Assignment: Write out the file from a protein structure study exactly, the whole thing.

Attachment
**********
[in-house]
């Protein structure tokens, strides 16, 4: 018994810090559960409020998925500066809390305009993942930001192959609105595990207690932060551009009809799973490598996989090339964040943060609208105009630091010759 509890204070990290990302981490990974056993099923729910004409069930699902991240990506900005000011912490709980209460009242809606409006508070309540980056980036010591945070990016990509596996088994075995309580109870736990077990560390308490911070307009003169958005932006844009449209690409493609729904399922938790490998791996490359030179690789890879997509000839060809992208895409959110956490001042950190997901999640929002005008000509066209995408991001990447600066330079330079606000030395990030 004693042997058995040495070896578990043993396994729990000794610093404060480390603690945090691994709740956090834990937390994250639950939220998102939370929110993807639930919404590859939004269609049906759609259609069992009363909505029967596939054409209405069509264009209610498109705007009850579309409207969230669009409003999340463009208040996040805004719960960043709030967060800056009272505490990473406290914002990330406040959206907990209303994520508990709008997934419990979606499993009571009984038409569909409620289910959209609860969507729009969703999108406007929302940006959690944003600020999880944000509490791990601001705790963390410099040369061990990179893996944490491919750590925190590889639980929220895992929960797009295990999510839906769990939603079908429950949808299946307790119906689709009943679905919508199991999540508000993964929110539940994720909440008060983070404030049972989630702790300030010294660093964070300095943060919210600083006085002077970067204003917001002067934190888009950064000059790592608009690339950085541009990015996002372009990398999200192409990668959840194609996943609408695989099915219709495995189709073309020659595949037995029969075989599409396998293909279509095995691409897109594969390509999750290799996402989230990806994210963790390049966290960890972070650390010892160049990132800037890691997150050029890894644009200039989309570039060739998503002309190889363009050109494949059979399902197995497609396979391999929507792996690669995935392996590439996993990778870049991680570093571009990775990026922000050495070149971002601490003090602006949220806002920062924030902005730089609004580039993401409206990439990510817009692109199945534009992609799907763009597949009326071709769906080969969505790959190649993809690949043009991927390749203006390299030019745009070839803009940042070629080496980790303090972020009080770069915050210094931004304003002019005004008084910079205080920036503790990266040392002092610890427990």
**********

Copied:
[in-house]
């Protein structure tokens, strides 16, 4: 018994810090559960409020998925500066809390305009993942930001192959609105595990207690932060551009009809799973490598996989090339964040943060609208105009630091010759 509890204070990290990302981490990974056993099923729910004409069930699902991240990506900005000011912490709980209460009242809606409006508070309540980056980036010591945070990016990509596996088994075995309580109870736990077990560390308490911070307009003169958005932006844009449209690409493609729904399922938790490998791996490359030179690789890879997509000839060809992208895409959110956490001042950190997901999640929002005008000509066209995408991001990447600066330079330079606000030395990030 004693042997058995040495070896578990043993396994729990000794610093404060480390603690945090691994709740956090834990937390994250639950939220998102939370929110993807639930919404590859939004269609049906759609259609069992009363909505029967596939054409209405069509264009209610498109705007009850579309409207969230669009409003999340463009208040996040805004719960960043709030967060800056009272505490990473406290914002990330406040959206907990209303994520508990709008997934419990979606499993009571009984038409569909409620289910959209609860969507729009969703999108406007929302940006959690944003600020999880944000509490791990601001705790963390410099040369061990990179893996944490491919750590925190590889639980929220895992929960797009295990999510839906769990939603079908429950949808299946307790119906689709009943679905919508199991999540508000993964929110539940994720909440008060983070404030049972989630702790300030010294660093964070300095943060919210600083006085002077970067204003917001002067934190888009950064000059790592608009690339950085541009990015996002372009990398999200192409990668959840194609996943609408695989099915219709495995189709073309020659595949037995029969075989599409396998293909279509095995691409897109594969390509999750290799996402989230990806994210963790390049966290960890972070650390010892160049990132800037890691997150050029890894644009200039989309570039060739998503002309190889363009050109494949059979399902197995497609396979391999929507792996690669995935392996590439996993990778870049991680570093571009990775990026922000050495070149971002601490003090602006949220806002920062924030902005730089609004580039993401409206990439990510817009692109199945534009992609799907763009597949009326071709769906080969969505790959190649993809690949043009991927390749203006390299030019745009070839803009940042070629080496980790303090972020009080770069915050210094931004304003002019005004008084910079205080920036503790990266040392002092610890427990």